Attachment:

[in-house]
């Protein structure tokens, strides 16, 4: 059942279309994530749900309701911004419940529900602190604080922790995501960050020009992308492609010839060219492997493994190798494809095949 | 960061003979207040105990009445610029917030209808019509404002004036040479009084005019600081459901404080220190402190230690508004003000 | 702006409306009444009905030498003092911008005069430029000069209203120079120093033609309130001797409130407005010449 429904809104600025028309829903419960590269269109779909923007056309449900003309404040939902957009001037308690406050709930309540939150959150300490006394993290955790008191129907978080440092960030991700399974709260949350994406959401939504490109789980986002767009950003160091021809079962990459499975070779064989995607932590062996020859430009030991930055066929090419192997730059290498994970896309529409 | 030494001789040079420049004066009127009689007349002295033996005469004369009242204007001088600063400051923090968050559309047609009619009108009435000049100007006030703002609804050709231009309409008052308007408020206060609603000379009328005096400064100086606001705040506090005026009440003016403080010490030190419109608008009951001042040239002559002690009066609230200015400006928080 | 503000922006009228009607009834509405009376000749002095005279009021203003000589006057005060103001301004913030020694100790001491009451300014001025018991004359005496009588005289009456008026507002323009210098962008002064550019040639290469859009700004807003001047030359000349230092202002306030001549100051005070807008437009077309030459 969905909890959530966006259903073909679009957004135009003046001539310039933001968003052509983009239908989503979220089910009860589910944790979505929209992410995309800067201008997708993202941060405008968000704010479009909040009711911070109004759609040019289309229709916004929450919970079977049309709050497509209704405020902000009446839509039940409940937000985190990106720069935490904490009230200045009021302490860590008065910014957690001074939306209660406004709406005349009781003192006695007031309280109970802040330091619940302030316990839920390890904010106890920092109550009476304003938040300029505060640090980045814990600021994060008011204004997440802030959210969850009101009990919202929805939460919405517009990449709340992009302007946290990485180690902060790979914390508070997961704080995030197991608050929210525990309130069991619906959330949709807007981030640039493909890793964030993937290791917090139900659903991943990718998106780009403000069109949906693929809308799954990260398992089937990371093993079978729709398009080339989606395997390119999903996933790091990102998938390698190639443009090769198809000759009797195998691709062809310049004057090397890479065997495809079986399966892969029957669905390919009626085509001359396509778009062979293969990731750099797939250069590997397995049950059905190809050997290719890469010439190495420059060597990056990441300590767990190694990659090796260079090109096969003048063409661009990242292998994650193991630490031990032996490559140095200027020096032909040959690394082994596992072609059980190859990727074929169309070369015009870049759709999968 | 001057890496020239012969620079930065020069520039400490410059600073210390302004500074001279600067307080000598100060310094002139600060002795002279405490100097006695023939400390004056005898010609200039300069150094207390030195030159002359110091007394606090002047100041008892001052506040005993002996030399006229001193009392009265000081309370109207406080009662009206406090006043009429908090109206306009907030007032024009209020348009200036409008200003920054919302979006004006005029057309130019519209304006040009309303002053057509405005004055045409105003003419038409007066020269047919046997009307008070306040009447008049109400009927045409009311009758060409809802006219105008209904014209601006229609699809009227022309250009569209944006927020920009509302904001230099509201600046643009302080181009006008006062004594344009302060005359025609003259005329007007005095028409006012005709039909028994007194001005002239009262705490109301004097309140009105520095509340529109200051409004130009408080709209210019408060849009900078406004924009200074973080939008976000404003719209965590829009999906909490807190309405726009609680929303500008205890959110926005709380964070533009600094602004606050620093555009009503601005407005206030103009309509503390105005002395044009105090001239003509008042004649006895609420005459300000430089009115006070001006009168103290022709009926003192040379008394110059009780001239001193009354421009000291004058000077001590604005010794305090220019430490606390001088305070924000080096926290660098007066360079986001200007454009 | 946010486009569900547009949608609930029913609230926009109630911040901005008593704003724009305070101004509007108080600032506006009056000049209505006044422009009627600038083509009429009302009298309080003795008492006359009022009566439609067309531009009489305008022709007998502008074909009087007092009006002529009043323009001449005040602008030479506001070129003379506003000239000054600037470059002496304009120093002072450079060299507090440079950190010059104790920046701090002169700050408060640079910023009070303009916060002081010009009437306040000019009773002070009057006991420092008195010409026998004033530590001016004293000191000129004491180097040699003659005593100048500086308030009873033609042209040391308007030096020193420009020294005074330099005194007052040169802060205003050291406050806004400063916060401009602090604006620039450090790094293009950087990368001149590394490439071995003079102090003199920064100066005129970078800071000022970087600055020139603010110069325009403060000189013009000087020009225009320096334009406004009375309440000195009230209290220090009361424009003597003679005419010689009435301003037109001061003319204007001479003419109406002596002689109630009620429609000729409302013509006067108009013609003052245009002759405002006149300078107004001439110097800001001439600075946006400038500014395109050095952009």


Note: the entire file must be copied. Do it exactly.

[in-house]
């Protein structure tokens, strides 16, 4: 059942279309994530749900309701911004419940529900602190604080922790995501960050020009992308492609010839060219492997493994190798494809095949 | 960061003979207040105990009445610029917030209808019509404002004036040479009084005019600081459901404080220190402190230690508004003000 | 702006409306009444009905030498003092911008005069430029000069209203120079120093033609309130001797409130407005010449 429904809104600025028309829903419960590269269109779909923007056309449900003309404040939902957009001037308690406050709930309540939150959150300490006394993290955790008191129907978080440092960030991700399974709260949350994406959401939504490109789980986002767009950003160091021809079962990459499975070779064989995607932590062996020859430009030991930055066929090419192997730059290498994970896309529409 | 030494001789040079420049004066009127009689007349002295033996005469004369009242204007001088600063400051923090968050559309047609009619009108009435000049100007006030703002609804050709231009309409008052308007408020206060609603000379009328005096400064100086606001705040506090005026009440003016403080010490030190419109608008009951001042040239002559002690009066609230200015400006928080 | 503000922006009228009607009834509405009376000749002095005279009021203003000589006057005060103001301004913030020694100790001491009451300014001025018991004359005496009588005289009456008026507002323009210098962008002064550019040639290469859009700004807003001047030359000349230092202002306030001549100051005070807008437009077309030459 969905909890959530966006259903073909679009957004135009003046001539310039933001968003052509983009239908989503979220089910009860589910944790979505929209992410995309800067201008997708993202941060405008968000704010479009909040009711911070109004759609040019289309229709916004929450919970079977049309709050497509209704405020902000009446839509039940409940937000985190990106720069935490904490009230200045009021302490860590008065910014957690001074939306209660406004709406005349009781003192006695007031309280109970802040330091619940302030316990839920390890904010106890920092109550009476304003938040300029505060640090980045814990600021994060008011204004997440802030959210969850009101009990919202929805939460919405517009990449709340992009302007946290990485180690902060790979914390508070997961704080995030197991608050929210525990309130069991619906959330949709807007981030640039493909890793964030993937290791917090139900659903991943990718998106780009403000069109949906693929809308799954990260398992089937990371093993079978729709398009080339989606395997390119999903996933790091990102998938390698190639443009090769198809000759009797195998691709062809310049004057090397890479065997495809079986399966892969029957669905390919009626085509001359396509778009062979293969990731750099797939250069590997397995049950059905190809050997290719890469010439190495420059060597990056990441300590767990190694990659090796260079090109096969003048063409661009990242292998994650193991630490031990032996490559140095200027020096032909040959690394082994596992072609059980190859990727074929169309070369015009870049759709999968 | 001057890496020239012969620079930065020069520039400490410059600073210390302004500074001279600067307080000598100060310094002139600060002795002279405490100097006695023939400390004056005898010609200039300069150094207390030195030159002359110091007394606090002047100041008892001052506040005993002996030399006229001193009392009265000081309370109207406080009662009206406090006043009429908090109206306009907030007032024009209020348009200036409008200003920054919302979006004006005029057309130019519209304006040009309303002053057509405005004055045409105003003419038409007066020269047919046997009307008070306040009447008049109400009927045409009311009758060409809802006219105008209904014209601006229609699809009227022309250009569209944006927020920009509302904001230099509201600046643009302080181009006008006062004594344009302060005359025609003259005329007007005095028409006012005709039909028994007194001005002239009262705490109301004097309140009105520095509340529109200051409004130009408080709209210019408060849009900078406004924009200074973080939008976000404003719209965590829009999906909490807190309405726009609680929303500008205890959110926005709380964070533009600094602004606050620093555009009503601005407005206030103009309509503390105005002395044009105090001239003509008042004649006895609420005459300000430089009115006070001006009168103290022709009926003192040379008394110059009780001239001193009354421009000291004058000077001590604005010794305090220019430490606390001088305070924000080096926290660098007066360079986001200007454009 | 946010486009569900547009949608609930029913609230926009109630911040901005008593704003724009305070101004509007108080600032506006009056000049209505006044422009009627600038083509009429009302009298309080003795008492006359009022009566439609067309531009009489305008022709007998502008074909009087007092009006002529009043323009001449005040602008030479506001070129003379506003000239000054600037470059002496304009120093002072450079060299507090440079950190010059104790920046701090002169700050408060640079910023009070303009916060002081010009009437306040000019009773002070009057006991420092008195010409026998004033530590001016004293000191000129004491180097040699003659005593100048500086308030009873033609042209040391308007030096020193420009020294005074330099005194007052040169802060205003050291406050806004400063916060401009602090604006620039450090790094293009950087990368001149590394490439071995003079102090003199920064100066005129970078800071000022970087600055020139603010110069325009403060000189013009000087020009225009320096334009406004009375309440000195009230209290220090009361424009003597003679005419010689009435301003037109001061003319204007001479003419109406002596002689109630009620429609000729409302013509006067108009013609003052245009002759405002006149300078107004001439110097800001001439600075946006400038500014395109050095952009």